The Mozilla Boot2Gecko (B2G) project just got a new name: Firefox OS. The idea is a mobile operating system that runs web apps rather than native apps, rather like WebOS.
Firefox OS has to provide some basic facilities for web applications to run on the platform: some APIs for device capabilities, a security model for accessing the APIs, and an installation mechanism.
The device APIs are somewhat similar to the W3C Device API specs, however as I reported previously Mozilla rather disappointingly decided to work on its APIs separately from W3C with the idea of effectively dumping its final specs into W3C as a take-it-or-leave-it fait accompli. That position has moved since, with Mozilla now joining in with DAP, but there is a lot of fragmentation in device APIs and Mozilla hasn’t been completely helpful here.
The security layer is an important aspect of a web app platform, as the device APIs give access to features that could easily be abused by malicious apps – things like location services, the camera, contacts and so on. This is something that other initiatives such as WAC and Webinos have been concerned with; however again I think Mozilla has taken a similar-but-not-the-same and almost certainly not incompatible approach.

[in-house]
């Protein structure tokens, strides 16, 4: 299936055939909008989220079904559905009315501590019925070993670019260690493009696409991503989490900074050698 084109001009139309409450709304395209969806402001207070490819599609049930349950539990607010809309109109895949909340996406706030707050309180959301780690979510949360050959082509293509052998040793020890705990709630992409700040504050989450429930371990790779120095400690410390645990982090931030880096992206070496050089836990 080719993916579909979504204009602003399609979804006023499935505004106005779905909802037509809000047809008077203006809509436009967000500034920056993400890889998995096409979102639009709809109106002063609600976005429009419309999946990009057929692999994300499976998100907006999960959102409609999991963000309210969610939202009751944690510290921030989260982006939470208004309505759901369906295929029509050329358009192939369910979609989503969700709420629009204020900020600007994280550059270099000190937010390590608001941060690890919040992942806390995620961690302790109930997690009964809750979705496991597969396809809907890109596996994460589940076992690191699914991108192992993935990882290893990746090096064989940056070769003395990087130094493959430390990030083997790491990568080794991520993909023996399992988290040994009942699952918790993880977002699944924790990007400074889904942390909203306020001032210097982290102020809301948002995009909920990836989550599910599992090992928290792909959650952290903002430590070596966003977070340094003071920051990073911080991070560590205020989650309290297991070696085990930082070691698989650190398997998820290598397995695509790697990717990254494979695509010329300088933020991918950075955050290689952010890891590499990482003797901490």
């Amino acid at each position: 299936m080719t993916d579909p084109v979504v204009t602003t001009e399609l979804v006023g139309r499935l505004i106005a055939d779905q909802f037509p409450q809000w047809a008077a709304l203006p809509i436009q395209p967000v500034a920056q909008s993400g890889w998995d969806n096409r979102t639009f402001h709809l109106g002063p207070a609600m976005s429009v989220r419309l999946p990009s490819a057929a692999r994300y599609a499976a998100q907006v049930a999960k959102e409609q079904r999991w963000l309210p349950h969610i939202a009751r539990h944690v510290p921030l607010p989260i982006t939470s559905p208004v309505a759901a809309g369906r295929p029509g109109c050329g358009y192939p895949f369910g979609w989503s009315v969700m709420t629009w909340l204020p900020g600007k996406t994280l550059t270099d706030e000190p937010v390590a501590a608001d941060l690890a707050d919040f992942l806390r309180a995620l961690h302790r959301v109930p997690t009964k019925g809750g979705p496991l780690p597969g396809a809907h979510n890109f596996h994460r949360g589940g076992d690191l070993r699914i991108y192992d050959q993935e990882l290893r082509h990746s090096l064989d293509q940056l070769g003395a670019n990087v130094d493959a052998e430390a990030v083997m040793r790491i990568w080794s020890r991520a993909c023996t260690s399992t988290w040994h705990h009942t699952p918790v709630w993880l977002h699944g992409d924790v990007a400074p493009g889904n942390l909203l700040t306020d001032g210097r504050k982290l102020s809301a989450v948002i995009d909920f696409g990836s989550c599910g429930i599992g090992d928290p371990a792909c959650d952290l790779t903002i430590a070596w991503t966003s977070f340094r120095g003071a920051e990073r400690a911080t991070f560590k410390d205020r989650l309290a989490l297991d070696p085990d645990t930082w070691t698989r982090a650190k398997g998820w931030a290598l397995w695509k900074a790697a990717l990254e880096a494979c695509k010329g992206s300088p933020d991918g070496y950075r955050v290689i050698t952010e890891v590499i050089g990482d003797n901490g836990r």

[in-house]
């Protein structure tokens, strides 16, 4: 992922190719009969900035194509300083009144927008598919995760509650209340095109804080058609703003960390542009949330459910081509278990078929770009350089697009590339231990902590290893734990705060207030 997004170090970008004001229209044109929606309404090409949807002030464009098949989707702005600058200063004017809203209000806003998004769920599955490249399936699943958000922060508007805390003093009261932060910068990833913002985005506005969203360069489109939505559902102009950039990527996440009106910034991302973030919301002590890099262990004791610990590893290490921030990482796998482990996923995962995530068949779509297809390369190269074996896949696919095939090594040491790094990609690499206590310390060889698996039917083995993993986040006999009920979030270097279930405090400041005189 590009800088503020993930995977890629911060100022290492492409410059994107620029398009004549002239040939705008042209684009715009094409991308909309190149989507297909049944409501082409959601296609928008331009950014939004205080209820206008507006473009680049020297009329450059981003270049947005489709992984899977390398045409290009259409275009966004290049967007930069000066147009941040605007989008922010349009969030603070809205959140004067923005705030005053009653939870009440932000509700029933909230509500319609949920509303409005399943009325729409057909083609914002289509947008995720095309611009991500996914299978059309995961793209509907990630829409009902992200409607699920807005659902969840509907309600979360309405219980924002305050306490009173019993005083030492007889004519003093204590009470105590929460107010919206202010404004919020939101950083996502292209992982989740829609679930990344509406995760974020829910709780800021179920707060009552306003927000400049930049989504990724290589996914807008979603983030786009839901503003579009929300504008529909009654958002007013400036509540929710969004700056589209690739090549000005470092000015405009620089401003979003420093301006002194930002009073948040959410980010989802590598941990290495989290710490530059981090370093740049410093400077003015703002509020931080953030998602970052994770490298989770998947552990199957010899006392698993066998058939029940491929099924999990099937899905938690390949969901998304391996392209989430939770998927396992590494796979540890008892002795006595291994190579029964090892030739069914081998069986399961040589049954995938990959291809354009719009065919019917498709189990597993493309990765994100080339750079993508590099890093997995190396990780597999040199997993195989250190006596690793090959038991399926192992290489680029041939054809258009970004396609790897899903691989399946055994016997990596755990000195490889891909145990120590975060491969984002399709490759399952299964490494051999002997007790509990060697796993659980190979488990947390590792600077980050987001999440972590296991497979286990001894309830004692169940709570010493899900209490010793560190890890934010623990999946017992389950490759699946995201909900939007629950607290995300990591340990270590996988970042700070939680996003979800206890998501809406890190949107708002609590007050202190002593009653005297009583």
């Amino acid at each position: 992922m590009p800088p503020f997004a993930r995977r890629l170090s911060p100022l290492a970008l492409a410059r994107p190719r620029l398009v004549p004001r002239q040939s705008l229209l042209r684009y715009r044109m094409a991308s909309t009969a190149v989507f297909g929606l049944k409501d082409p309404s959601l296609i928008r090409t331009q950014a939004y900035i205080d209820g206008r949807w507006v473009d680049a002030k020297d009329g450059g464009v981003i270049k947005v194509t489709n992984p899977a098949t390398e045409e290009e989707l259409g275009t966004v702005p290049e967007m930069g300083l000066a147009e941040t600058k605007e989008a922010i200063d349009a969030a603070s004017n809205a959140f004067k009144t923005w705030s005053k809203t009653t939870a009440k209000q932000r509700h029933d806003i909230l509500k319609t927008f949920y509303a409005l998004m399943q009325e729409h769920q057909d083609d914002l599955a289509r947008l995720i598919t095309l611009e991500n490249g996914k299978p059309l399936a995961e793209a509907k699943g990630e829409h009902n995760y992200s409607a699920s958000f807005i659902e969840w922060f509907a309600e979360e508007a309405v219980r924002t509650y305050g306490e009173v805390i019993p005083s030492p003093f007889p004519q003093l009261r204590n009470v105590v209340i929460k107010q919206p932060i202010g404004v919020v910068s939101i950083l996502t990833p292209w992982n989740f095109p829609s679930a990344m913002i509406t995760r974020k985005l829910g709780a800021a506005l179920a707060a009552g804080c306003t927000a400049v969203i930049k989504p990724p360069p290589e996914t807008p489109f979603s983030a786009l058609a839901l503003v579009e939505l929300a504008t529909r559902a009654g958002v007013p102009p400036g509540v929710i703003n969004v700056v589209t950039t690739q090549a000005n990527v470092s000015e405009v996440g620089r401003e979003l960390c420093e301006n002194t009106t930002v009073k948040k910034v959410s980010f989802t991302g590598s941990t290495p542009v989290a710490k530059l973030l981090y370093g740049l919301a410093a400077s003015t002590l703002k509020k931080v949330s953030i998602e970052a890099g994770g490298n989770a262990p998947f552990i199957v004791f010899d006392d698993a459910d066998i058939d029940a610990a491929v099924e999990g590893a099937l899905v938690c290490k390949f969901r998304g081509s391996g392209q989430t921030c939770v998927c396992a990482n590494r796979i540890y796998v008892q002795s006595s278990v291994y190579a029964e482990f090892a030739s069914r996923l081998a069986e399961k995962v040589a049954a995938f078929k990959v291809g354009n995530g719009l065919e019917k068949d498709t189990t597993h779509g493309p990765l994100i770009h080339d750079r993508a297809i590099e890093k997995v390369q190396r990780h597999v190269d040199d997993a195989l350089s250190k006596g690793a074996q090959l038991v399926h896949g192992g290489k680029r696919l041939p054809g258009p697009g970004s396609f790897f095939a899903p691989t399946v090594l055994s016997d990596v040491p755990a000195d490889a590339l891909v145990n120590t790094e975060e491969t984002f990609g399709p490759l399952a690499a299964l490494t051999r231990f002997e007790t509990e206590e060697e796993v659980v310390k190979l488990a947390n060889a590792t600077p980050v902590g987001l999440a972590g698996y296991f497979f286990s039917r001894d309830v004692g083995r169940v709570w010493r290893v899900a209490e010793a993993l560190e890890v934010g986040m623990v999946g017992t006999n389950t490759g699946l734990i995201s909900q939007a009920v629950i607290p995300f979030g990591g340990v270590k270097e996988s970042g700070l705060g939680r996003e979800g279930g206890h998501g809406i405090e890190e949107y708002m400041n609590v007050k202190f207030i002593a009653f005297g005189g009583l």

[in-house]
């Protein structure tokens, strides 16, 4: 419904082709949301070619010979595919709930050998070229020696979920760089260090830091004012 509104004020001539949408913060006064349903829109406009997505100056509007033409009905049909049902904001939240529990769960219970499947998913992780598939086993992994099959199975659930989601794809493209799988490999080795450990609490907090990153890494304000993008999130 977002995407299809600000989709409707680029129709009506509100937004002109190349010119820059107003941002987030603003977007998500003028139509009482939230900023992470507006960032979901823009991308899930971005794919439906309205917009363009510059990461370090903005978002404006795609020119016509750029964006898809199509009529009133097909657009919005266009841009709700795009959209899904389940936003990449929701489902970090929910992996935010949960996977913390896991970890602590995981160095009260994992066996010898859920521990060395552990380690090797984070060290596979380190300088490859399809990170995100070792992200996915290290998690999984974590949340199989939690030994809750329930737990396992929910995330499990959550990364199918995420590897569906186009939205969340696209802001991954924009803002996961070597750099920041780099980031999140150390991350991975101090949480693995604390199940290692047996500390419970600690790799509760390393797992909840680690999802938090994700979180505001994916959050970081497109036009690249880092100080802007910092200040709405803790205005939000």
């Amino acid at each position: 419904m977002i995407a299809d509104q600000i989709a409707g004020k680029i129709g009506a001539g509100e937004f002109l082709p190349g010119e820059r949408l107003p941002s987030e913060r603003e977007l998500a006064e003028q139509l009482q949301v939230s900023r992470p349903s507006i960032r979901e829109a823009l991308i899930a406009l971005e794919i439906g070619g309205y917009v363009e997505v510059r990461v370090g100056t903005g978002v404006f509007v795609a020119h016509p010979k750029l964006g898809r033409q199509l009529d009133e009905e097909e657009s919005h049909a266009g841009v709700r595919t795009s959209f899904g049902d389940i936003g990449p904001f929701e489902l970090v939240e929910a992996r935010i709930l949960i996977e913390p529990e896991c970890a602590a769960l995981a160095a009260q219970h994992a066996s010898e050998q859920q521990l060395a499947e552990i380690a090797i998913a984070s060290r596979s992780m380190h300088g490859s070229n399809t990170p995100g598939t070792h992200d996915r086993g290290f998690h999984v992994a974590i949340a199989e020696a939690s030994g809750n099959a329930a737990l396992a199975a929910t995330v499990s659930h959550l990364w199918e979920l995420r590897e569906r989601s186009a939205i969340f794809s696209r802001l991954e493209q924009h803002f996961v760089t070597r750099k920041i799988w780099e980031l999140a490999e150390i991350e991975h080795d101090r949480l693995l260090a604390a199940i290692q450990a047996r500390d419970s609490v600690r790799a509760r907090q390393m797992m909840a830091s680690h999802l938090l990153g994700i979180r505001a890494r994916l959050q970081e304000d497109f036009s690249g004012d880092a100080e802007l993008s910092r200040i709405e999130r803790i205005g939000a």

And finally there is the installation of web apps, which requires things like standard metadata for describing your app and providing configuration information. Initially Mozilla are focussed on remote apps – so you host your app on your own servers, and just provide the configuration metadata. Firefox OS can then run the app through the browser. Installed web applications are on the menu too, but not in the current iteration. So how are Mozilla to accomplish this? Perhaps they could use W3C Widgets? Or OpenSocial? Or, grief, even Chrome Apps. No, they’ve invented another spec for this which is almost the same but not. Yay, another addition to the anthology.
Here’s the statement from the Mozilla FAQ:
Is the Open Web app manifest the same thing as the manifest used for Google Chrome extensions and installable web apps? Or the W3C Widgets manifest? Or the HTML5 cache manifest?
No to all of these. The Open Web app manifest is probably most similar to the Google manifest, but they are not identical. It is hoped that the Open Web apps manifest will become a standard.
Way to go Mozilla. To be fair, the app manifest spec has been submitted to W3C for consideration. Its about 80% the same as the W3C Widget Interface spec, but not really compatible. Perhaps after going through the W3C processes it’ll end up being harmonised with existing specs, though its hard to say how enthusiastic Mozilla feel about that.
Overall, I think Firefox OS is a great idea: an open source mobile app environment, built from the ground up for web apps rather than native apps. I just wish Mozilla would ditch the not invented here attitude.